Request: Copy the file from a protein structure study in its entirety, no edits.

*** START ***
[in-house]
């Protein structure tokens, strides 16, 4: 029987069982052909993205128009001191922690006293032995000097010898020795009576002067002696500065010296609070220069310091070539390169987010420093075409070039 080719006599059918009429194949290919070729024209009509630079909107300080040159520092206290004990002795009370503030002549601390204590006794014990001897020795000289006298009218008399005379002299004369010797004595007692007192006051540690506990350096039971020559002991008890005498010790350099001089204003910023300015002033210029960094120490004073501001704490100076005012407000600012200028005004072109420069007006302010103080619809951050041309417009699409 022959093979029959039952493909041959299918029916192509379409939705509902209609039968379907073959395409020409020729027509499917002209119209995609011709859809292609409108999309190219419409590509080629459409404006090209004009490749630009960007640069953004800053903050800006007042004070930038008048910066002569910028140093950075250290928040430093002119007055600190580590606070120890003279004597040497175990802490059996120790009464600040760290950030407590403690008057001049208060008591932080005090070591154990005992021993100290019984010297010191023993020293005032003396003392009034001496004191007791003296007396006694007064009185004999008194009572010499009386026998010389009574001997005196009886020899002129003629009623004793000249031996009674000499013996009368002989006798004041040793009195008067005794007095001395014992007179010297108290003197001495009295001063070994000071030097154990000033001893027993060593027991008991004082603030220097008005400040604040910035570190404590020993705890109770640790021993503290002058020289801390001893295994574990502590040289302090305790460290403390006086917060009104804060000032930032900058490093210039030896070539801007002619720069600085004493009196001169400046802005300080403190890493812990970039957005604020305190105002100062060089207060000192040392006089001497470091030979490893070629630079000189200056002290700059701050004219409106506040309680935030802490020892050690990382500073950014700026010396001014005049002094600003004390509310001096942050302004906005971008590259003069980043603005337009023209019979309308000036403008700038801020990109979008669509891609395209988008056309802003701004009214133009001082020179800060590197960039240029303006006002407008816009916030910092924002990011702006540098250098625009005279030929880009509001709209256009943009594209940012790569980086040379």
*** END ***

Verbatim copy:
[in-house]
């Protein structure tokens, strides 16, 4: 029987069982052909993205128009001191922690006293032995000097010898020795009576002067002696500065010296609070220069310091070539390169987010420093075409070039 080719006599059918009429194949290919070729024209009509630079909107300080040159520092206290004990002795009370503030002549601390204590006794014990001897020795000289006298009218008399005379002299004369010797004595007692007192006051540690506990350096039971020559002991008890005498010790350099001089204003910023300015002033210029960094120490004073501001704490100076005012407000600012200028005004072109420069007006302010103080619809951050041309417009699409 022959093979029959039952493909041959299918029916192509379409939705509902209609039968379907073959395409020409020729027509499917002209119209995609011709859809292609409108999309190219419409590509080629459409404006090209004009490749630009960007640069953004800053903050800006007042004070930038008048910066002569910028140093950075250290928040430093002119007055600190580590606070120890003279004597040497175990802490059996120790009464600040760290950030407590403690008057001049208060008591932080005090070591154990005992021993100290019984010297010191023993020293005032003396003392009034001496004191007791003296007396006694007064009185004999008194009572010499009386026998010389009574001997005196009886020899002129003629009623004793000249031996009674000499013996009368002989006798004041040793009195008067005794007095001395014992007179010297108290003197001495009295001063070994000071030097154990000033001893027993060593027991008991004082603030220097008005400040604040910035570190404590020993705890109770640790021993503290002058020289801390001893295994574990502590040289302090305790460290403390006086917060009104804060000032930032900058490093210039030896070539801007002619720069600085004493009196001169400046802005300080403190890493812990970039957005604020305190105002100062060089207060000192040392006089001497470091030979490893070629630079000189200056002290700059701050004219409106506040309680935030802490020892050690990382500073950014700026010396001014005049002094600003004390509310001096942050302004906005971008590259003069980043603005337009023209019979309308000036403008700038801020990109979008669509891609395209988008056309802003701004009214133009001082020179800060590197960039240029303006006002407008816009916030910092924002990011702006540098250098625009005279030929880009509001709209256009943009594209940012790569980086040379």